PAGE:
Improving Sauce Flavor

Appears in
On Food and Cooking

By Harold McGee

Published 2004

  • About
Perhaps the most common problem with sauce flavor is that there doesn’t seem to be enough of it, or that “there’s something missing” in it. Perfecting the flavor of any dish is an art that depends on the perceptiveness and skill of the cook, but there are two basic principles that can help anyone analyze and improve a sauce’s flavor.
  • Sauces are an accompaniment to a primary food, are eaten in small amounts compared to the primary food, and therefore need to have a concentrated flavor. A spoonful of sauce alone should taste too strong, so that a little sauce on a piece of meat or pasta will taste just right. Thickening agents tend to reduce the flavor of a sauce, so it’s important to check and adjust the flavor after thickening.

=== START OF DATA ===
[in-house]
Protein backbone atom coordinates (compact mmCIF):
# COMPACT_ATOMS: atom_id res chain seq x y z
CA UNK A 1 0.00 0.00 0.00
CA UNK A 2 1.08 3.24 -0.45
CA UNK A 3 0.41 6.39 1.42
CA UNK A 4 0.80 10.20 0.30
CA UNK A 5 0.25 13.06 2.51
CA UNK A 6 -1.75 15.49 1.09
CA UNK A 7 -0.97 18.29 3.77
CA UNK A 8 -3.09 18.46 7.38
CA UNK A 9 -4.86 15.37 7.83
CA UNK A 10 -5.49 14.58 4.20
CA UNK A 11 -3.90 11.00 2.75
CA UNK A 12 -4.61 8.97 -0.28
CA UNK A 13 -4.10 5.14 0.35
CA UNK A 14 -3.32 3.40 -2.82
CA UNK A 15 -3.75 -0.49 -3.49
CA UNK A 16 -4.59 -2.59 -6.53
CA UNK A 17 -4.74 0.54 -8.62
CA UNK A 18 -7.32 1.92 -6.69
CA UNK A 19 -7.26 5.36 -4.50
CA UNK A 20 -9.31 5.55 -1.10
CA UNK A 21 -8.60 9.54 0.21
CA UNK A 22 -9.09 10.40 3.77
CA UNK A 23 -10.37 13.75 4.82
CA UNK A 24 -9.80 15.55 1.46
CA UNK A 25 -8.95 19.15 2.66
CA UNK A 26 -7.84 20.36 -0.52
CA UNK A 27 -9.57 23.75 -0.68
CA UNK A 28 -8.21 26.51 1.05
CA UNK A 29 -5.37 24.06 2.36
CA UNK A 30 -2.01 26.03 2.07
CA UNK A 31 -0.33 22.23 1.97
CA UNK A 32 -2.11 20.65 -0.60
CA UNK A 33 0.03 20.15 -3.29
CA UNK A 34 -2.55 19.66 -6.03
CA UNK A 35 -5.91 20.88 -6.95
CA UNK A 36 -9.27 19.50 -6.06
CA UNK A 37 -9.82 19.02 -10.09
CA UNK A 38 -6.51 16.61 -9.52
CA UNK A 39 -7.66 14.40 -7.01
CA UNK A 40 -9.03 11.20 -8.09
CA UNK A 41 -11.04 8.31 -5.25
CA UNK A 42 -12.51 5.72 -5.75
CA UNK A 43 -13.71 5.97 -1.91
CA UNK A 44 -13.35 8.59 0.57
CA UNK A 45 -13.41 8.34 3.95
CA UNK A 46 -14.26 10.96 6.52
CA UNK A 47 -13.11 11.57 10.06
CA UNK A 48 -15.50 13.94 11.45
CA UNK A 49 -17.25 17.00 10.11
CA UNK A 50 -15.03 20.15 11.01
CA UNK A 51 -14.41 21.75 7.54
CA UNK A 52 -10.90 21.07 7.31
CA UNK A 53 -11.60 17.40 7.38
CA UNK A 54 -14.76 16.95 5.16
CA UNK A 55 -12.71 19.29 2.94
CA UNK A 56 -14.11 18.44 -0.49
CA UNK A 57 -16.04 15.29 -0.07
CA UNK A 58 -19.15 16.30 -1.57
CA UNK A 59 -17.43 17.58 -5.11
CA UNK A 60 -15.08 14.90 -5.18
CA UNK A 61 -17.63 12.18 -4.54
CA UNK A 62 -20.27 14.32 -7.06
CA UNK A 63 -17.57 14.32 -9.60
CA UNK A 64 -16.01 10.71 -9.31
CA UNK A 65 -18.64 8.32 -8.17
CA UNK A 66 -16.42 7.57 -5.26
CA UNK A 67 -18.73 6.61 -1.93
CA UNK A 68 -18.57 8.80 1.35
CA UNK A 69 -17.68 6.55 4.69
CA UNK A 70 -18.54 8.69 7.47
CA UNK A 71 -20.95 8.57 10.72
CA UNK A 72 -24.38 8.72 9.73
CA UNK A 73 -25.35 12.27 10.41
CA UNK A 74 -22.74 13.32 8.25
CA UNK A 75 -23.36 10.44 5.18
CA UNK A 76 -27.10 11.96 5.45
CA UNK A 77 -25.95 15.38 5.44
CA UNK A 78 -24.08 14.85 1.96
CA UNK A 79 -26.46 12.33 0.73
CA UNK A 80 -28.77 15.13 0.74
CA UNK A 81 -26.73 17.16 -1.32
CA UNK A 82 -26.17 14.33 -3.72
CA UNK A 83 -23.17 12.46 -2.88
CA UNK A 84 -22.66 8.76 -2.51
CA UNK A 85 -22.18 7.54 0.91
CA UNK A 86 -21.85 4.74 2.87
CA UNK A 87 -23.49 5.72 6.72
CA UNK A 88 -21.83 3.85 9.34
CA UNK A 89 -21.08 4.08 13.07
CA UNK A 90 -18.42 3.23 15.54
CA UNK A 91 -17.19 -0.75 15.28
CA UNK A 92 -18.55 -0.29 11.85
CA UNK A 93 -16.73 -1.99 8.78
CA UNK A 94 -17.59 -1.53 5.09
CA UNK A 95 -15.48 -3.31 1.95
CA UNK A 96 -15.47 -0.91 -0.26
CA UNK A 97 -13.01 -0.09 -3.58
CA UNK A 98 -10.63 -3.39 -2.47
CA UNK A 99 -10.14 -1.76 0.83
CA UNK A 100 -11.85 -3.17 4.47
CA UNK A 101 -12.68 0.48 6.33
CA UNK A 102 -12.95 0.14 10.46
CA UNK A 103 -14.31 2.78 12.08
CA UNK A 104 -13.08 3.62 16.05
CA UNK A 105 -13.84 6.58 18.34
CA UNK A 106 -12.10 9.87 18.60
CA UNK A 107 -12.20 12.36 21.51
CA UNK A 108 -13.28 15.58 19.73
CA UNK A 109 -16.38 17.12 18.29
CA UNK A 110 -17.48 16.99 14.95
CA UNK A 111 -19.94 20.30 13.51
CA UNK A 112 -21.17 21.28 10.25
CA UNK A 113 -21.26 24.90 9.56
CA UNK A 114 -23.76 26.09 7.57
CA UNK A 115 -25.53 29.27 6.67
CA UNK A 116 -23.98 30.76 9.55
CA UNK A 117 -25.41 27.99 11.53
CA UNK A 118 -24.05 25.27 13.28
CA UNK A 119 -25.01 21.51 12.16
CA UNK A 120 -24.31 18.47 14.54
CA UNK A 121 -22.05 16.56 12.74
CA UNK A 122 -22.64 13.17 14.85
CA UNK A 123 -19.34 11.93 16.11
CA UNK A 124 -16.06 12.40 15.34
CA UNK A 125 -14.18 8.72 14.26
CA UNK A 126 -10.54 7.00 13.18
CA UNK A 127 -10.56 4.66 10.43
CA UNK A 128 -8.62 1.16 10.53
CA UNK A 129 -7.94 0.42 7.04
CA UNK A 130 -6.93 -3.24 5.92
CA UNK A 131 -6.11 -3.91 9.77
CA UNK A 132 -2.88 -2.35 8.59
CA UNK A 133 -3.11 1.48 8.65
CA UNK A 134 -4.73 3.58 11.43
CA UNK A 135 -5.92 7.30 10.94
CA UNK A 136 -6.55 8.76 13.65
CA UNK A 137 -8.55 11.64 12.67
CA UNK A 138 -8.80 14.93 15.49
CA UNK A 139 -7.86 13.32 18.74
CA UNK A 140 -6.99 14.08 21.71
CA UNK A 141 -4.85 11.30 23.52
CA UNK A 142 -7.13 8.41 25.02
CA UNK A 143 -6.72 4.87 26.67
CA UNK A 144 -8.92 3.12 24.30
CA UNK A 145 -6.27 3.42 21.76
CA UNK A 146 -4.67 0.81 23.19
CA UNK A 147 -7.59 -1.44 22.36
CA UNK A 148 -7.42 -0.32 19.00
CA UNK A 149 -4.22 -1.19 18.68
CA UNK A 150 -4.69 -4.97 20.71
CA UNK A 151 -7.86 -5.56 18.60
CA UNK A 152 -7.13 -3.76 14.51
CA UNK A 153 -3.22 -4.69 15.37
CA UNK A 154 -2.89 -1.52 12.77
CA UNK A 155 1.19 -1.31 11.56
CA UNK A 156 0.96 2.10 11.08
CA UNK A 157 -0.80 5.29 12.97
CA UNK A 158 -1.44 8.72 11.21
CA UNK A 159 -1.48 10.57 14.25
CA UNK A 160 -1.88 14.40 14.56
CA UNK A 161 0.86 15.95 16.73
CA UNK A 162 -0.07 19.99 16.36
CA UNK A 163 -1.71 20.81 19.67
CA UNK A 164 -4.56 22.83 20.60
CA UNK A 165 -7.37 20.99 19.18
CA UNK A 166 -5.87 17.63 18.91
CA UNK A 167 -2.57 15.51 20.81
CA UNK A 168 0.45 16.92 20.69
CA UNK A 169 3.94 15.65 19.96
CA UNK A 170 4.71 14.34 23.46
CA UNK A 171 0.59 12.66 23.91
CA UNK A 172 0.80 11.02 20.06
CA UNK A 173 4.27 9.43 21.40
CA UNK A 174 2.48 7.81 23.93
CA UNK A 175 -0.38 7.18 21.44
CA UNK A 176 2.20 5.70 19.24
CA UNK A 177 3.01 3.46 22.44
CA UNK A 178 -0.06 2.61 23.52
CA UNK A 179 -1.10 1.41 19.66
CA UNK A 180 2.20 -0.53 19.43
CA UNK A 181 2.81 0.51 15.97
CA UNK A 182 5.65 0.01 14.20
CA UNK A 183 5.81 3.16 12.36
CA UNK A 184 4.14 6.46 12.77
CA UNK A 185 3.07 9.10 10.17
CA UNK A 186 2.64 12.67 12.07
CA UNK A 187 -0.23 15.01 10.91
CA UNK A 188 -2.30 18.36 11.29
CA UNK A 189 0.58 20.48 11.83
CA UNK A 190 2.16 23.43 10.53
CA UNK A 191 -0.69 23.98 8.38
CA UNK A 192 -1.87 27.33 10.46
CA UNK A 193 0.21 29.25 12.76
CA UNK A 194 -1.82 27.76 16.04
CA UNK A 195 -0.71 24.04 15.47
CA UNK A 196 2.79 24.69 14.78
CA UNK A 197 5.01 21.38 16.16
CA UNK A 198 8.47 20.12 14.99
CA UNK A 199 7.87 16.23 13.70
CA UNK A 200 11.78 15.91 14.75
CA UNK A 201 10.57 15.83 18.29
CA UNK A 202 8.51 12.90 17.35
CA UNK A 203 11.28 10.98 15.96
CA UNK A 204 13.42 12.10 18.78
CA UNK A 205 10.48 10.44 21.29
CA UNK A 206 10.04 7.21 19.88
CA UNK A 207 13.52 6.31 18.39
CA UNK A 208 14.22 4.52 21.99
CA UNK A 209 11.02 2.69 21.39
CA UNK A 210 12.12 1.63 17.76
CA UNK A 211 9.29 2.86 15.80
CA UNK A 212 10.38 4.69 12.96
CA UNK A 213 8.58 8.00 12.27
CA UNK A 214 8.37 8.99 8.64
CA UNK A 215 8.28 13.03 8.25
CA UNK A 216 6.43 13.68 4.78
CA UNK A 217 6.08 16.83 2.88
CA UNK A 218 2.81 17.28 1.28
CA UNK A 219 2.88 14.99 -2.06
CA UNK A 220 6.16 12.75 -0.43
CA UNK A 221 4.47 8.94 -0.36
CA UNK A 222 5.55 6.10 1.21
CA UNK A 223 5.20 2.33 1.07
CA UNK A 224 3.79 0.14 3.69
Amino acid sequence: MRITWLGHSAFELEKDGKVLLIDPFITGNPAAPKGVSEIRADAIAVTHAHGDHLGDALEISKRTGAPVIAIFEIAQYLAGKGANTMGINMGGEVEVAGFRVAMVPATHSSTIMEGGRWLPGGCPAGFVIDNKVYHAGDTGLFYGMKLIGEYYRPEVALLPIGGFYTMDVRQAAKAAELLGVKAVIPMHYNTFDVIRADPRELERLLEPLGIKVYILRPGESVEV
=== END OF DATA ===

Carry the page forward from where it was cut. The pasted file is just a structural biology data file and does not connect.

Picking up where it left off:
• A satisfying sauce offers stimulation to most of our chemical senses. A sauce that doesn’t seem quite right is probably deficient in one or more tastes, or doesn’t carry enough aroma. The cook can taste the sauce actively for its saltiness, sweetness, acidity, savoriness, and aroma, and then try to correct the deficiencies while maintaining the overall balance of flavors.